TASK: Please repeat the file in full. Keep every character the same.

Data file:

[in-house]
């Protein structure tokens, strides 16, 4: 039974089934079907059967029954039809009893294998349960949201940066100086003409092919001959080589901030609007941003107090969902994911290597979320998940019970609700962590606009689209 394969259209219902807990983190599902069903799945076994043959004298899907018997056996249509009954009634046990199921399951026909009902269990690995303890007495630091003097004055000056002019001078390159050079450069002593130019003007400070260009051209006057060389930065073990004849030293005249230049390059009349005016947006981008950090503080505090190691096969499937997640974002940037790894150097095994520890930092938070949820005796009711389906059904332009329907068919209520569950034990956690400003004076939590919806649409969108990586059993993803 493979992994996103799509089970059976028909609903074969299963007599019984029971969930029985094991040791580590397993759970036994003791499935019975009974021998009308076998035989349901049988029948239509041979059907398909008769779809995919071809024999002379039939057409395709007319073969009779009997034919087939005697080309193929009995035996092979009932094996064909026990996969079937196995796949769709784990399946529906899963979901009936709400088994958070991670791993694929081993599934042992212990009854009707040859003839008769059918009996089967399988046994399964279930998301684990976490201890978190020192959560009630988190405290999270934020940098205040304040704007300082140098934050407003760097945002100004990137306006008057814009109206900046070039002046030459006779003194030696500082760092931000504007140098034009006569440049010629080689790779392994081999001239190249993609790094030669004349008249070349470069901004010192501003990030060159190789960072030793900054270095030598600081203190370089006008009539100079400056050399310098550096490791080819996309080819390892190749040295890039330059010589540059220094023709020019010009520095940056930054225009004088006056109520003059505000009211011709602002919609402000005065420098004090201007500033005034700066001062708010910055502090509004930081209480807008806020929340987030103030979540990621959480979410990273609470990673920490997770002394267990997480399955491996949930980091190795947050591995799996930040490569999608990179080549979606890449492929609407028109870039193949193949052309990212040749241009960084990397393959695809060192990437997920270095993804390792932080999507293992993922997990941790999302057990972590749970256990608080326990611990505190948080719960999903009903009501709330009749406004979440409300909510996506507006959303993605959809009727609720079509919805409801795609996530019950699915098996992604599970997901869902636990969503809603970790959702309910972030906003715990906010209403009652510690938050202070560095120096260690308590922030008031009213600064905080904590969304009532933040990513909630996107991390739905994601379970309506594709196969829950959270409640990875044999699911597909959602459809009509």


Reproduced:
[in-house]
């Protein structure tokens, strides 16, 4: 039974089934079907059967029954039809009893294998349960949201940066100086003409092919001959080589901030609007941003107090969902994911290597979320998940019970609700962590606009689209 394969259209219902807990983190599902069903799945076994043959004298899907018997056996249509009954009634046990199921399951026909009902269990690995303890007495630091003097004055000056002019001078390159050079450069002593130019003007400070260009051209006057060389930065073990004849030293005249230049390059009349005016947006981008950090503080505090190691096969499937997640974002940037790894150097095994520890930092938070949820005796009711389906059904332009329907068919209520569950034990956690400003004076939590919806649409969108990586059993993803 493979992994996103799509089970059976028909609903074969299963007599019984029971969930029985094991040791580590397993759970036994003791499935019975009974021998009308076998035989349901049988029948239509041979059907398909008769779809995919071809024999002379039939057409395709007319073969009779009997034919087939005697080309193929009995035996092979009932094996064909026990996969079937196995796949769709784990399946529906899963979901009936709400088994958070991670791993694929081993599934042992212990009854009707040859003839008769059918009996089967399988046994399964279930998301684990976490201890978190020192959560009630988190405290999270934020940098205040304040704007300082140098934050407003760097945002100004990137306006008057814009109206900046070039002046030459006779003194030696500082760092931000504007140098034009006569440049010629080689790779392994081999001239190249993609790094030669004349008249070349470069901004010192501003990030060159190789960072030793900054270095030598600081203190370089006008009539100079400056050399310098550096490791080819996309080819390892190749040295890039330059010589540059220094023709020019010009520095940056930054225009004088006056109520003059505000009211011709602002919609402000005065420098004090201007500033005034700066001062708010910055502090509004930081209480807008806020929340987030103030979540990621959480979410990273609470990673920490997770002394267990997480399955491996949930980091190795947050591995799996930040490569999608990179080549979606890449492929609407028109870039193949193949052309990212040749241009960084990397393959695809060192990437997920270095993804390792932080999507293992993922997990941790999302057990972590749970256990608080326990611990505190948080719960999903009903009501709330009749406004979440409300909510996506507006959303993605959809009727609720079509919805409801795609996530019950699915098996992604599970997901869902636990969503809603970790959702309910972030906003715990906010209403009652510690938050202070560095120096260690308590922030008031009213600064905080904590969304009532933040990513909630996107991390739905994601379970309506594709196969829950959270409640990875044999699911597909959602459809009509």